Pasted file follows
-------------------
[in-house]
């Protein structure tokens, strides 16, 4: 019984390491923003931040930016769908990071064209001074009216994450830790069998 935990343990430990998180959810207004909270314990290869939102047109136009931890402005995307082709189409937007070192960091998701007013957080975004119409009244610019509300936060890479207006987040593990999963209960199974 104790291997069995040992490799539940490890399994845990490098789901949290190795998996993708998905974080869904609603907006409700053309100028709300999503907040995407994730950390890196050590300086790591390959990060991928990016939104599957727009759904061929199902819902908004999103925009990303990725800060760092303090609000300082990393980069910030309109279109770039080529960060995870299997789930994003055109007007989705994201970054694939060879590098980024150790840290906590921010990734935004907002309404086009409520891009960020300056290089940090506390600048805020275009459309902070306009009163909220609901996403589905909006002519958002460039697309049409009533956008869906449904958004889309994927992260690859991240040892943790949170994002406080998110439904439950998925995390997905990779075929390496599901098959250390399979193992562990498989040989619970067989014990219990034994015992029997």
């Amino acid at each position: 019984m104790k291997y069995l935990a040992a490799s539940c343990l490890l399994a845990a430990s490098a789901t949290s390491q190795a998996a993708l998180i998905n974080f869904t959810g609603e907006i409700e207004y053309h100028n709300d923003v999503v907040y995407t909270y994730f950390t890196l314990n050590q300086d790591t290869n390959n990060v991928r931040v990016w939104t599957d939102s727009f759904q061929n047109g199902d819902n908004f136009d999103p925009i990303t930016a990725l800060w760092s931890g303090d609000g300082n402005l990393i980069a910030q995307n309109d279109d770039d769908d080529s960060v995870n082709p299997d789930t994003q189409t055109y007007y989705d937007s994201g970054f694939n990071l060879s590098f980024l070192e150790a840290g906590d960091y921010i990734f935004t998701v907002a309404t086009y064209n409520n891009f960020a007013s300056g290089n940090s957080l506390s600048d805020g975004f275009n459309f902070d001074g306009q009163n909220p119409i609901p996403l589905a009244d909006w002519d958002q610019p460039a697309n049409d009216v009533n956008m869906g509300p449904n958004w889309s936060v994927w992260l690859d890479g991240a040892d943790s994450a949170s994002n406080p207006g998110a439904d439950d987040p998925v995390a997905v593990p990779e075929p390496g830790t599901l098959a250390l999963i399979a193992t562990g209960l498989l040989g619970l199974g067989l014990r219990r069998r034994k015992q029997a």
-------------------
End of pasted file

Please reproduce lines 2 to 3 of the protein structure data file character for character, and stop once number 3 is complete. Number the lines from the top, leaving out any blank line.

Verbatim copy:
């Protein structure tokens, strides 16, 4: 019984390491923003931040930016769908990071064209001074009216994450830790069998 935990343990430990998180959810207004909270314990290869939102047109136009931890402005995307082709189409937007070192960091998701007013957080975004119409009244610019509300936060890479207006987040593990999963209960199974 104790291997069995040992490799539940490890399994845990490098789901949290190795998996993708998905974080869904609603907006409700053309100028709300999503907040995407994730950390890196050590300086790591390959990060991928990016939104599957727009759904061929199902819902908004999103925009990303990725800060760092303090609000300082990393980069910030309109279109770039080529960060995870299997789930994003055109007007989705994201970054694939060879590098980024150790840290906590921010990734935004907002309404086009409520891009960020300056290089940090506390600048805020275009459309902070306009009163909220609901996403589905909006002519958002460039697309049409009533956008869906449904958004889309994927992260690859991240040892943790949170994002406080998110439904439950998925995390997905990779075929390496599901098959250390399979193992562990498989040989619970067989014990219990034994015992029997």
């Amino acid at each position: 019984m104790k291997y069995l935990a040992a490799s539940c343990l490890l399994a845990a430990s490098a789901t949290s390491q190795a998996a993708l998180i998905n974080f869904t959810g609603e907006i409700e207004y053309h100028n709300d923003v999503v907040y995407t909270y994730f950390t890196l314990n050590q300086d790591t290869n390959n990060v991928r931040v990016w939104t599957d939102s727009f759904q061929n047109g199902d819902n908004f136009d999103p925009i990303t930016a990725l800060w760092s931890g303090d609000g300082n402005l990393i980069a910030q995307n309109d279109d770039d769908d080529s960060v995870n082709p299997d789930t994003q189409t055109y007007y989705d937007s994201g970054f694939n990071l060879s590098f980024l070192e150790a840290g906590d960091y921010i990734f935004t998701v907002a309404t086009y064209n409520n891009f960020a007013s300056g290089n940090s957080l506390s600048d805020g975004f275009n459309f902070d001074g306009q009163n909220p119409i609901p996403l589905a009244d909006w002519d958002q610019p460039a697309n049409d009216v009533n956008m869906g509300p449904n958004w889309s936060v994927w992260l690859d890479g991240a040892d943790s994450a949170s994002n406080p207006g998110a439904d439950d987040p998925v995390a997905v593990p990779e075929p390496g830790t599901l098959a250390l999963i399979a193992t562990g209960l498989l040989g619970l199974g067989l014990r219990r069998r034994k015992q029997a």